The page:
bottom, and she detaches the fitting at the top and lowers the line to the deck. When she is done and comes back down, we coil them up and take them to the rigging shop to clean the fittings up and replace the cable. Our type of rigging uses connections called spelter sockets and which are also used on suspension bridges. The cable is inserted into the bottom of a fitting that is like an open funnel, with a turnbuckle attached to the top wide end. The strands of the cable are splayed out, and then molten zinc is poured into the funnel, binding with the cable’s strands to prevent them from sliding out the bottom. The shop takes roughly a week to do each batch of cables, and we had about 20 to do. We took down the last three on Saturday. The final one was a bit trickier than all the others. It connects the top of the two masts together (we just recently learned that it’s called a “triatic stay” – always new vocabulary in the marine environment!). We took a rope from the top of one mast up to the top of the other, tied it off, and then winched it tight, taking the pressure off the cable. Then Kathy was able to remove it and lower it down. She noticed in the nick of time that the main sail was suspended from the same shackle, and needed to be removed first. Whew!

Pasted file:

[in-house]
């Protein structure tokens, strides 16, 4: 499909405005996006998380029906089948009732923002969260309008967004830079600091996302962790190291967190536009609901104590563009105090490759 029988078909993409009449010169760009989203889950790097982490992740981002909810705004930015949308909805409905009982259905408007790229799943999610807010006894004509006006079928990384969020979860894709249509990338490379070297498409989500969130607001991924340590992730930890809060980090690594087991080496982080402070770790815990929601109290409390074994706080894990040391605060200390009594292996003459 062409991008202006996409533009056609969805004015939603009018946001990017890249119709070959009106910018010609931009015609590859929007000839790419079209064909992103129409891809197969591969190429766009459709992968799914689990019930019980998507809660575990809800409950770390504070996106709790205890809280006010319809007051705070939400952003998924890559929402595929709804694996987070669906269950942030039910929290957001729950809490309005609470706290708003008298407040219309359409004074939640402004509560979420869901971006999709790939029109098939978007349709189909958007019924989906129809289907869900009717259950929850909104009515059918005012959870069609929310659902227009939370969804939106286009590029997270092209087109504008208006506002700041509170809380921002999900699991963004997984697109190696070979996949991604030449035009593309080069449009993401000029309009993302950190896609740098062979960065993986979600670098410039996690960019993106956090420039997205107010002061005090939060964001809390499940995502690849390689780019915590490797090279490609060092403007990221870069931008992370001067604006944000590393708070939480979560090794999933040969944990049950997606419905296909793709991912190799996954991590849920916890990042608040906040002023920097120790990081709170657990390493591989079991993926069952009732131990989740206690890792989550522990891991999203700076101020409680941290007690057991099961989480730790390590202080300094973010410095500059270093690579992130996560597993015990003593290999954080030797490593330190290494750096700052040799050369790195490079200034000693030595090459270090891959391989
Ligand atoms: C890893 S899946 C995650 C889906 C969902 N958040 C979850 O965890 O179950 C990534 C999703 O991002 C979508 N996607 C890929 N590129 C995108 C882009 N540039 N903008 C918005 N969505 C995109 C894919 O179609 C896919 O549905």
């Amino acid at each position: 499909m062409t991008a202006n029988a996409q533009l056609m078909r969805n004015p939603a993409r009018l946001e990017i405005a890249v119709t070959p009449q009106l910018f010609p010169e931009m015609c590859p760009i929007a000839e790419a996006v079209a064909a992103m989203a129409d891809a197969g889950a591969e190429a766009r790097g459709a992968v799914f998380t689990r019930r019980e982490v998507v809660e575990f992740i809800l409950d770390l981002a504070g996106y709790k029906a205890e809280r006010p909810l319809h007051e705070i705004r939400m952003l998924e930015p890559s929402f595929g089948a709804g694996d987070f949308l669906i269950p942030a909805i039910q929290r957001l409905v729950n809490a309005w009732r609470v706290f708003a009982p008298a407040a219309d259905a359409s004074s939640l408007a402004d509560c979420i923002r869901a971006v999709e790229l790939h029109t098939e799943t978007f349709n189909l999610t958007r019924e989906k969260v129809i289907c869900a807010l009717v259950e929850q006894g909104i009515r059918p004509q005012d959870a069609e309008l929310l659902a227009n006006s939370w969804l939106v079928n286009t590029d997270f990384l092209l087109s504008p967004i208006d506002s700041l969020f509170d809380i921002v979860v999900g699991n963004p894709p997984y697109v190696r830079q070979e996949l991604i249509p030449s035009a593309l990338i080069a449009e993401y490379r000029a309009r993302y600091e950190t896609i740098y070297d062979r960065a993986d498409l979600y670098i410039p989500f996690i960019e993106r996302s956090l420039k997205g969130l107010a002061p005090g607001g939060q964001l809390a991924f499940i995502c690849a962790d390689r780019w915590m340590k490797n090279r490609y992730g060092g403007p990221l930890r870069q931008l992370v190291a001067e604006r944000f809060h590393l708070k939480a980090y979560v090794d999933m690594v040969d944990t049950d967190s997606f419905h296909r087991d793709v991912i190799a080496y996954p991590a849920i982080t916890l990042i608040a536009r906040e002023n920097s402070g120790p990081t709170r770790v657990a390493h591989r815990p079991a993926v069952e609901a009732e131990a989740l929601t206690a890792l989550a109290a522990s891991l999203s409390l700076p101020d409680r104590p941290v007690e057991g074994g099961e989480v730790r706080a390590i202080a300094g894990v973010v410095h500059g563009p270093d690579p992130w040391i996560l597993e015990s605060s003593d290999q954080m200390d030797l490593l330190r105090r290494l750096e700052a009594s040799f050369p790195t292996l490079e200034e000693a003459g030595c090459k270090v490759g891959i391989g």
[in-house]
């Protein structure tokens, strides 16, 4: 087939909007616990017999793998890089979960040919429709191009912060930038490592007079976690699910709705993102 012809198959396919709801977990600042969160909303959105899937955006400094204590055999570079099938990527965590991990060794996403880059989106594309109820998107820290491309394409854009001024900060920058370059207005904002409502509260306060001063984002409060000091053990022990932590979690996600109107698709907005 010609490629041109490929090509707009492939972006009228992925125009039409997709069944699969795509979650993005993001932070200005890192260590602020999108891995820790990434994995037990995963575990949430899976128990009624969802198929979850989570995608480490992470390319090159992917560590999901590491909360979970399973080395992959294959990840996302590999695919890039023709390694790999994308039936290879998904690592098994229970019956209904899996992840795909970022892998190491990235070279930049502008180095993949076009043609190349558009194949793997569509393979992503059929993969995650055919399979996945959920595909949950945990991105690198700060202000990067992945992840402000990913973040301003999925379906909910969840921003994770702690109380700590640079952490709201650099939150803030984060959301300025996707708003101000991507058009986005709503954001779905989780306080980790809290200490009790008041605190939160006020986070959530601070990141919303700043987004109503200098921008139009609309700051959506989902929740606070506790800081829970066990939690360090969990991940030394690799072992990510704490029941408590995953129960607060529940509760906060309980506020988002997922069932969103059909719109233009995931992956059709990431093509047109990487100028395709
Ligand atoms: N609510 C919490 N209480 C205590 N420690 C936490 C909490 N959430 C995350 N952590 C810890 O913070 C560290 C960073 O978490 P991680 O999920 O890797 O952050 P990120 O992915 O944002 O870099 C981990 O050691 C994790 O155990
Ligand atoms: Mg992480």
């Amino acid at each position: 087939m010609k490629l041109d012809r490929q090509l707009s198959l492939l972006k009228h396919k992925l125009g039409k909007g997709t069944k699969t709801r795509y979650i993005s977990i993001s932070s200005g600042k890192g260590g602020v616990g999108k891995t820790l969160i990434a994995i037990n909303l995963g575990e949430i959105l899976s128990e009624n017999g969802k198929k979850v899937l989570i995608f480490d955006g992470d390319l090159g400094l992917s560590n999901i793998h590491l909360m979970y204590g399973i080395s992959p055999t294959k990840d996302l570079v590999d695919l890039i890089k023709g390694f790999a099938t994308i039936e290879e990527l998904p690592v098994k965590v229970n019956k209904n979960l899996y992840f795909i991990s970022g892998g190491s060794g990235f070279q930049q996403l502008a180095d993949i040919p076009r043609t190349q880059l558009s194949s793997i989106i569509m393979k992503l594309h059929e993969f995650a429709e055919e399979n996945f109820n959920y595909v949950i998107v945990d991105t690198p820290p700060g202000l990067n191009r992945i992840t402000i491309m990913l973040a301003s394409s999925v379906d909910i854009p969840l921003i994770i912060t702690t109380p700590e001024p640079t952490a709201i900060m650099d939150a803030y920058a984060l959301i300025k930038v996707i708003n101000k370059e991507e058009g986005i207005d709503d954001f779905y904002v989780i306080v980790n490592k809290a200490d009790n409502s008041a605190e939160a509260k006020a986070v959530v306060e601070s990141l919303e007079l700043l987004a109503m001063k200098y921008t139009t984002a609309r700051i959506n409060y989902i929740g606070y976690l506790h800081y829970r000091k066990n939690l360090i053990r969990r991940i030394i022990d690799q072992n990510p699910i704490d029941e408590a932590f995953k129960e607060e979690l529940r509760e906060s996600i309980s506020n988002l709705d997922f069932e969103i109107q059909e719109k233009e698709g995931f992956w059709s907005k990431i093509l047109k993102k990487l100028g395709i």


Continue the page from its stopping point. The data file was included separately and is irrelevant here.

– Another project, which is halfway done but keeps morphing from one phase to the next, is the updating of the anchor rode, from all-rope to half-rope/half-chain. We’ve done that part, but then we needed to update the windlass so that it had a chain-wheel in addition to the smooth cyinders used for rope. Then we realized that in order to get a good “bite” on the chain, we would need to have it drop straight down instead of pulling it out to the side to pile on the deck. So we bored a hole through the deck and built out a chain locker in what used to be the very front part of two very tiny staterooms. These rooms used to each have two single-size bunk beds. We’ve gutted that space and are rebuilding it to have one
(sorta) double-size bed and a lot of storage underneath. We actually hired out the structural part of that job to Firehouse Boatworks, an outfit that has helped us with several of the projects that we’ve needed to get done.
Now we’re picking that job back up, finishing the space. We’ve covered the floor with more of the jatoba tongue-and-groove flooring that we bought last year. Now we’re building out the storage space, where we’re gonna keep the scuba tanks. And the saga continues…